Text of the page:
Couple say strangers hijacked hotel reservation and racked up huge bill

CHICAGO (WLS) – Someone could be living their life in a hotel room using your existing reservation. A couple said their hotel stay was recently hijacked and their hotel bill more than doubled.

The couple said strangers had extended their hotel reservations and now owed thousands of dollars for an additional room they had never stayed in.

“There are red flags everywhere,” Hayley Wells said.

Hayley Wells and her husband recently spent four nights at the W Hotel Lakeshore. They said their stay was stellar – until they got the bill.

“I’m so upset and angry and feel vulnerable and taken advantage of and a weekend that was supposed to be fun has turned into something I don’t even want to think about, it makes me sick”, a- she declared.

Wells said that two days after arriving at her home in Omaha, Nebraska, she received a new bill from the W.

“I received another folio from the W Lakeshore showing a total of $ 6,539 and saying I was leaving that morning,” Wells said.

It was three more nights in a room she said they had never stayed in, with additional charges totaling nearly $ 4,000. It included all the amenities like internet access, valet parking, phone call charges and many room services.

“They called me and basically told me that I was responsible for all of these charges and that was because someone, a name that I don’t even know, had been added to my reservation. didn’t add anyone to my reservation, “she said.

Wells showed the I-Team his original W hotel departure bill and plane records showing the couple had left Chicago and were at home while the other room was in use. She has lunch receipts from the stopover in Minneapolis. She even provided us with a time-stamped video of herself at her home in Omaha. All of this evidence, Wells said, was presented to the W Hotel. The I-Team also obtained the police report filed by Wells.

“How do you know the hotel doesn’t believe you?” Jason Knowles asked.

“It makes me extremely upset,” Wells said.

Wells said the W insisted she allow the addition of the mystery person to her reservation.

“I guess if someone had been added to your reservation you should be present with my ID,” she said.

Governors State University expert William Kresse, also known as “Professor Fraud,” said reservations may be changed if you are not present at reception, but hotels must confirm the changes.

“It’s just good practice, good protocol. A lot of the better hotels will do it, if there is a change in your reservation they will send you an email that should have arrived,” said William Kresse.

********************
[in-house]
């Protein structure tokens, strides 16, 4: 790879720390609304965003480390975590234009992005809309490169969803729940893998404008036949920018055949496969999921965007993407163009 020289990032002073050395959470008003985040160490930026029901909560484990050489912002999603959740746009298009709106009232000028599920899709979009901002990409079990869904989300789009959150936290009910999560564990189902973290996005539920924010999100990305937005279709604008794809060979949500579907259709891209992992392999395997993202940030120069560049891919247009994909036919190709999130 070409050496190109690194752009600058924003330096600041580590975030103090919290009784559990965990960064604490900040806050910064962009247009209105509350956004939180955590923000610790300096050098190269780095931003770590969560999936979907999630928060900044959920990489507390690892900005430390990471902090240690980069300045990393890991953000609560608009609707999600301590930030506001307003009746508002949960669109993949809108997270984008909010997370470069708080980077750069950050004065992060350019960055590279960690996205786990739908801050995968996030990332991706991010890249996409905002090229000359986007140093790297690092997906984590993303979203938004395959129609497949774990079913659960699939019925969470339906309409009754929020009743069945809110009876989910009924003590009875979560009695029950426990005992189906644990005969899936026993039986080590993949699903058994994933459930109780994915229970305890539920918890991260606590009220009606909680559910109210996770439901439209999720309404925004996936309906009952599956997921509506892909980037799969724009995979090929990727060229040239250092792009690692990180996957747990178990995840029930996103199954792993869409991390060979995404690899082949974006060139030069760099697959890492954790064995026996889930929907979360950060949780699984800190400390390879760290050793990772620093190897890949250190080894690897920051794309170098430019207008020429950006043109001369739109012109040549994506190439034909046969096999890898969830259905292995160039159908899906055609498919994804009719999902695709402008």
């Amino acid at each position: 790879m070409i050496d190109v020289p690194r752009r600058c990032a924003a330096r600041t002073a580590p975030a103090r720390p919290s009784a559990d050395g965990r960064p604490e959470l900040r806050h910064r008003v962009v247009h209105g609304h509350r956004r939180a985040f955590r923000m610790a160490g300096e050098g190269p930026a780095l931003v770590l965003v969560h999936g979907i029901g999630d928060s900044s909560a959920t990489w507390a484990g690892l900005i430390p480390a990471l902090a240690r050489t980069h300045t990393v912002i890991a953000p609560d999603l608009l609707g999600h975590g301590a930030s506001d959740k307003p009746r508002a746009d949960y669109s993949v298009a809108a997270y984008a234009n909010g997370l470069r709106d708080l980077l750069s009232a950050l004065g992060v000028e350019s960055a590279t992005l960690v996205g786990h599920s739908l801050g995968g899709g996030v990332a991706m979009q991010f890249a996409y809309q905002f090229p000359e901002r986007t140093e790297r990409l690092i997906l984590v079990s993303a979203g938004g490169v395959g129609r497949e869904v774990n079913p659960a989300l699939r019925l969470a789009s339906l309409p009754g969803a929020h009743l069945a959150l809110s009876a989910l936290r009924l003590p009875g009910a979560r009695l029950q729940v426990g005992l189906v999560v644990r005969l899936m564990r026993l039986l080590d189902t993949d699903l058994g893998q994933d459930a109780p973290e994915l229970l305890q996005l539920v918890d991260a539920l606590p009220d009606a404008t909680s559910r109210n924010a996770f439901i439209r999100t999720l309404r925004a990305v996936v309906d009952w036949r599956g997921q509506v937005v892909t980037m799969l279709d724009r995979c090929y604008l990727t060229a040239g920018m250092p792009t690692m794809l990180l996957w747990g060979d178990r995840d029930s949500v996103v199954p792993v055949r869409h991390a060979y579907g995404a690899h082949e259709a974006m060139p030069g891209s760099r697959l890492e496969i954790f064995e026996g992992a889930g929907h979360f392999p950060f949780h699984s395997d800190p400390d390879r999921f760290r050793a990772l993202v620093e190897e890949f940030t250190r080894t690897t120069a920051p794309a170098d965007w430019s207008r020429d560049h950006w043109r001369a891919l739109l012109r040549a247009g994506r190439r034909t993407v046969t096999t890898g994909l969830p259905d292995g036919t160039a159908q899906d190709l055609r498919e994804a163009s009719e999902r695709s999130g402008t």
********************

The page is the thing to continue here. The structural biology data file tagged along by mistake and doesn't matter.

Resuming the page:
Wells said she never received an email alert.

The W Chicago Lakeshore COO sent this email to the I-Team, stating, “We take information security very seriously and have measures in place to protect customer data. We are aware of this problem, have been in direct contact with the customer, and are investigating. Due to confidentiality, we cannot comment further. “

“I’ve been told by people in the fraud industry that this is a pretty common scam,” Kresse said.

Kresse said sometimes scammers can take someone’s reservation by gaining access to their room and their key cards in their room after they leave.

Wells said she placed her keys in the W drop box, but used automatic payment. Kresse said the best way to keep people from hanging on to your reservation is to avoid automatic check-out and not leave your keys in the room.

“Hand in the key cards, get a receipt, leave knowing you have proof you’ve checked out and the extra charges aren’t yours,” Kresse said. “An old-fashioned check out … can be inconvenient, but ultimately can be much more convenient.”

“What is to say is that they’ve had a huge security breach. And it’s extremely scary and vulnerable to know that something like this can happen,” Wells said.

Wells disputed the charge with her credit card as she awaits the W.

To prevent someone from stealing your reservation, experts also advise you to be wary of people behind who might eavesdrop on your room number.

Sometimes these crooks can find their way to a room, extend the reservation by calling from the room, or pick up the keys if they are in the room.

You can also report this stuff to the Federal Trade Commission if you are a victim.

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